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Sinologist finds common themes between China and Egypt

Updated: 2015-08-11 07:24:53

( Chinaculture.org )

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Egyptian Sinologist Mai Ashour at the historical mosque in Cairo. [Photo provided to chinadaily.com.cn]

The rapid development of China's economy in the past three decades has not only drawn the world's attention to its economic sphere, but also caused the world to notice its unique culture. Chinese literature, though an important part of the Chinese culture, was not widely read by others outside China until Mo Yan became the first Chinese winner of the Nobel Prize for Literature in 2012.

But to Sinologists and translators, who have long devoted their time and passion to the worlds woven by Chinese writers, Chinese literature is not something new. "Since the 19th and 20th century, Sinologists and Chinese scholars have been promoting Chinese literature overseas, and they have helped the world to understand China through their lens," said Zhang Longxi, a professor teaching at Hong Kong City University.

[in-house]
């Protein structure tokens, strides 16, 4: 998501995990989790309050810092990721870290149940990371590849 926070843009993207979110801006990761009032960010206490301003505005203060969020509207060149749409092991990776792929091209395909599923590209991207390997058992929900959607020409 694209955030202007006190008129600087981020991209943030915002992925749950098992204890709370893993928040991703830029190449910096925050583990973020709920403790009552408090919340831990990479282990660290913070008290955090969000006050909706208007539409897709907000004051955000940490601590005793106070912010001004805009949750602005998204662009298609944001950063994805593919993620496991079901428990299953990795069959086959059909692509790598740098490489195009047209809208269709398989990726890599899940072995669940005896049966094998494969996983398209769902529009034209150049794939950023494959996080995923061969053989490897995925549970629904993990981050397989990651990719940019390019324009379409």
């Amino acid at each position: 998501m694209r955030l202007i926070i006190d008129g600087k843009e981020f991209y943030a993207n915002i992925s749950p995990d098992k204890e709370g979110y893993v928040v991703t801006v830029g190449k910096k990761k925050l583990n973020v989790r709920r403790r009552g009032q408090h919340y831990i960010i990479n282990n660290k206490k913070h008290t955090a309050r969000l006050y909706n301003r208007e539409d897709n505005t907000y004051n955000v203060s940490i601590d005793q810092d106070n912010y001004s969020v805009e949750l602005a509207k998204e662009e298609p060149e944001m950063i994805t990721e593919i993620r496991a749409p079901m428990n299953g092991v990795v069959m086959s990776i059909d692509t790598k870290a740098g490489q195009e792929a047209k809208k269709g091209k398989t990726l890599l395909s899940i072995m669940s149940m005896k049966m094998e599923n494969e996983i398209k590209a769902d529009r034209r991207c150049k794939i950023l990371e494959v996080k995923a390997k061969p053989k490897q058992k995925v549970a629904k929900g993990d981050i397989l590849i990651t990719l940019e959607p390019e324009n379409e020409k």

In this ongoing series about the translation of Chinese literature, we invited some Sinologists to share with us their observations about how Chinese literature is received in their countries, their opinions on the promotion of Chinese literature and their stories during their translation. In this article, we invited Egyptian Sinologist Mai Ashour to talk over these issues.

Mai Ashour is a young Sinologist and translator. She graduated from Chinese Language and Literature Department, Cairo University. As a lover for Chinese literature, she translated a lot of Chinese short stories, poses and poems into Arabic and wrote a lot of articles about China and Chinese culture. She is also translator of the book Ranghaiziaixuexi (Make study enjoyable to kids).

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